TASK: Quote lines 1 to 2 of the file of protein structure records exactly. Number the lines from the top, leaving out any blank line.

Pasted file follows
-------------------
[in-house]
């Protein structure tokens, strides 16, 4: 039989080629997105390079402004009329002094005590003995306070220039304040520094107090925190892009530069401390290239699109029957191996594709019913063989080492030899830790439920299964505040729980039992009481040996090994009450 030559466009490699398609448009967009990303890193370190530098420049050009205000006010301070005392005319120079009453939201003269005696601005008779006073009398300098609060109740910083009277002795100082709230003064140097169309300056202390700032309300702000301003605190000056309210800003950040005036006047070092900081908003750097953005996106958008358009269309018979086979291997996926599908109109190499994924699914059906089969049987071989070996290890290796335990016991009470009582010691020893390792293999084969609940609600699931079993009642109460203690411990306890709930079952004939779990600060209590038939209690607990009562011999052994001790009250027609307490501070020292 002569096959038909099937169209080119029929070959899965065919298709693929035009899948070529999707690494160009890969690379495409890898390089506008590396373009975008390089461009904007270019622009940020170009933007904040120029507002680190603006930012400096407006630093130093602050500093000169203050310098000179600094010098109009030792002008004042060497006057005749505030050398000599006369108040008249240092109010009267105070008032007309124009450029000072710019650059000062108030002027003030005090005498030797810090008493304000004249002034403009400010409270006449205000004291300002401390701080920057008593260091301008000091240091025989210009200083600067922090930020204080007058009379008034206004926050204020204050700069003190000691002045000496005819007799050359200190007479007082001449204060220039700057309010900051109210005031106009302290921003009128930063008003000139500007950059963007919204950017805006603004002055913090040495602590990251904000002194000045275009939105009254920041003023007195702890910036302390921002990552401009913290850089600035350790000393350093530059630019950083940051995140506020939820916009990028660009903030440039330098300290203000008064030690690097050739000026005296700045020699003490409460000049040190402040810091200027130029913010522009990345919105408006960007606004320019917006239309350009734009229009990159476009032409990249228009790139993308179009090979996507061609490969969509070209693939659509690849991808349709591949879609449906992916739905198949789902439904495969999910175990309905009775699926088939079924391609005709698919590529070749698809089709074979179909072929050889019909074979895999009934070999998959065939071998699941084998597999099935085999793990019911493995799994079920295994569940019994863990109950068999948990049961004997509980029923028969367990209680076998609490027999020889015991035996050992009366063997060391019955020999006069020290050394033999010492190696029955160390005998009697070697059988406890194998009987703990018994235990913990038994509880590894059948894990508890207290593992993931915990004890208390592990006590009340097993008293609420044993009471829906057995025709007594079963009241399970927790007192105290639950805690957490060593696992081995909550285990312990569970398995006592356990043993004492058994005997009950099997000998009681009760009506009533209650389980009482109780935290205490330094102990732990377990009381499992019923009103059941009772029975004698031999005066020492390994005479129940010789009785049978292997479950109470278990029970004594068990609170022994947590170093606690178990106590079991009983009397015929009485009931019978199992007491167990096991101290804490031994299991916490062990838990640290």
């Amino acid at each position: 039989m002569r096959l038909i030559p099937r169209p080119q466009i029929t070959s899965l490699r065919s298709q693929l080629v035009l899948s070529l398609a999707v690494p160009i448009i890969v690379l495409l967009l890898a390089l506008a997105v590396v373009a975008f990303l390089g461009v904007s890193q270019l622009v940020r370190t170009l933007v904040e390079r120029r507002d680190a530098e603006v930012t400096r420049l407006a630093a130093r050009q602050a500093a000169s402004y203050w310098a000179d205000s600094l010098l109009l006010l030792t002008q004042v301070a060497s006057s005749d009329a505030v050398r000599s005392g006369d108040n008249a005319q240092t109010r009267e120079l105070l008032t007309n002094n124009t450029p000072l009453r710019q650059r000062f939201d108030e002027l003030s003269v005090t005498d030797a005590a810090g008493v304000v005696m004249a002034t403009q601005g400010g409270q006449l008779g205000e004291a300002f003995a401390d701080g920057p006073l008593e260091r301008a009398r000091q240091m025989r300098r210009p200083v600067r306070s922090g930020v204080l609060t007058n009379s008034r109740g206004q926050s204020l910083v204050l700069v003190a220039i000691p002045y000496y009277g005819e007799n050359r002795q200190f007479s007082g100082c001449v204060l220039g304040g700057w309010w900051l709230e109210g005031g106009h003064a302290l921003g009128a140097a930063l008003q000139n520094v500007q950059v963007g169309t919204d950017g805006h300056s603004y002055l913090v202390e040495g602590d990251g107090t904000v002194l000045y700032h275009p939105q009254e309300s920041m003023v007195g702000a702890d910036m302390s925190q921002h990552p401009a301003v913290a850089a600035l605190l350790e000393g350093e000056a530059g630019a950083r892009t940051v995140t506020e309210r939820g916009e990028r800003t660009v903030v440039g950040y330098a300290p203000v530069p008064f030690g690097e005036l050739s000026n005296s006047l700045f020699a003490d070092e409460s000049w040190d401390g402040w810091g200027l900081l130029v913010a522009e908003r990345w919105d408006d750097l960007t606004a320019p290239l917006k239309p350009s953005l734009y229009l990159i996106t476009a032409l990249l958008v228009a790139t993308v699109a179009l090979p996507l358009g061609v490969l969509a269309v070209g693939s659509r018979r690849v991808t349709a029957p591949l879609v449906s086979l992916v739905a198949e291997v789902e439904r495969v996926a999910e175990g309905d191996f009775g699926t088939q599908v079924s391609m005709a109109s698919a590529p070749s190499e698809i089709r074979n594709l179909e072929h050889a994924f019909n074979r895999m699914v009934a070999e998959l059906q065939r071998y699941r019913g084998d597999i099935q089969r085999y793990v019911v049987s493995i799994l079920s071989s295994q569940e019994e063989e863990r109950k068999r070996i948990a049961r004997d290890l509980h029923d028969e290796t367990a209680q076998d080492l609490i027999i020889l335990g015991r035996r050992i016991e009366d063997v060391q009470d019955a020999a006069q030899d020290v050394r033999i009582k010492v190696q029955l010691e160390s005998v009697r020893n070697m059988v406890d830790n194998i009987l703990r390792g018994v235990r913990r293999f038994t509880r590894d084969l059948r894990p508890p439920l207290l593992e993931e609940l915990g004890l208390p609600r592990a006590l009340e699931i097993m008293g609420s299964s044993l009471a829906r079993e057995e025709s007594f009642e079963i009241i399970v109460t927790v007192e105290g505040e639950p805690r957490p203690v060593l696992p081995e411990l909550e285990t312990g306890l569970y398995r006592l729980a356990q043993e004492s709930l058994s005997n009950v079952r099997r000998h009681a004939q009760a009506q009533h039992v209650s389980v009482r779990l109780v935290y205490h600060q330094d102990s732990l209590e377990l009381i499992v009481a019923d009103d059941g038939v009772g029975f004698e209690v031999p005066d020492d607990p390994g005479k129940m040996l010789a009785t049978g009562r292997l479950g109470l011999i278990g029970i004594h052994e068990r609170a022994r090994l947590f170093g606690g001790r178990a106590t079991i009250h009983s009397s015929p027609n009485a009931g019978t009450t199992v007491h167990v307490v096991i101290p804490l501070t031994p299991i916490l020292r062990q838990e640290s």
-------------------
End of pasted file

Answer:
[in-house]
């Protein structure tokens, strides 16, 4: 039989080629997105390079402004009329002094005590003995306070220039304040520094107090925190892009530069401390290239699109029957191996594709019913063989080492030899830790439920299964505040729980039992009481040996090994009450 030559466009490699398609448009967009990303890193370190530098420049050009205000006010301070005392005319120079009453939201003269005696601005008779006073009398300098609060109740910083009277002795100082709230003064140097169309300056202390700032309300702000301003605190000056309210800003950040005036006047070092900081908003750097953005996106958008358009269309018979086979291997996926599908109109190499994924699914059906089969049987071989070996290890290796335990016991009470009582010691020893390792293999084969609940609600699931079993009642109460203690411990306890709930079952004939779990600060209590038939209690607990009562011999052994001790009250027609307490501070020292 002569096959038909099937169209080119029929070959899965065919298709693929035009899948070529999707690494160009890969690379495409890898390089506008590396373009975008390089461009904007270019622009940020170009933007904040120029507002680190603006930012400096407006630093130093602050500093000169203050310098000179600094010098109009030792002008004042060497006057005749505030050398000599006369108040008249240092109010009267105070008032007309124009450029000072710019650059000062108030002027003030005090005498030797810090008493304000004249002034403009400010409270006449205000004291300002401390701080920057008593260091301008000091240091025989210009200083600067922090930020204080007058009379008034206004926050204020204050700069003190000691002045000496005819007799050359200190007479007082001449204060220039700057309010900051109210005031106009302290921003009128930063008003000139500007950059963007919204950017805006603004002055913090040495602590990251904000002194000045275009939105009254920041003023007195702890910036302390921002990552401009913290850089600035350790000393350093530059630019950083940051995140506020939820916009990028660009903030440039330098300290203000008064030690690097050739000026005296700045020699003490409460000049040190402040810091200027130029913010522009990345919105408006960007606004320019917006239309350009734009229009990159476009032409990249228009790139993308179009090979996507061609490969969509070209693939659509690849991808349709591949879609449906992916739905198949789902439904495969999910175990309905009775699926088939079924391609005709698919590529070749698809089709074979179909072929050889019909074979895999009934070999998959065939071998699941084998597999099935085999793990019911493995799994079920295994569940019994863990109950068999948990049961004997509980029923028969367990209680076998609490027999020889015991035996050992009366063997060391019955020999006069020290050394033999010492190696029955160390005998009697070697059988406890194998009987703990018994235990913990038994509880590894059948894990508890207290593992993931915990004890208390592990006590009340097993008293609420044993009471829906057995025709007594079963009241399970927790007192105290639950805690957490060593696992081995909550285990312990569970398995006592356990043993004492058994005997009950099997000998009681009760009506009533209650389980009482109780935290205490330094102990732990377990009381499992019923009103059941009772029975004698031999005066020492390994005479129940010789009785049978292997479950109470278990029970004594068990609170022994947590170093606690178990106590079991009983009397015929009485009931019978199992007491167990096991101290804490031994299991916490062990838990640290």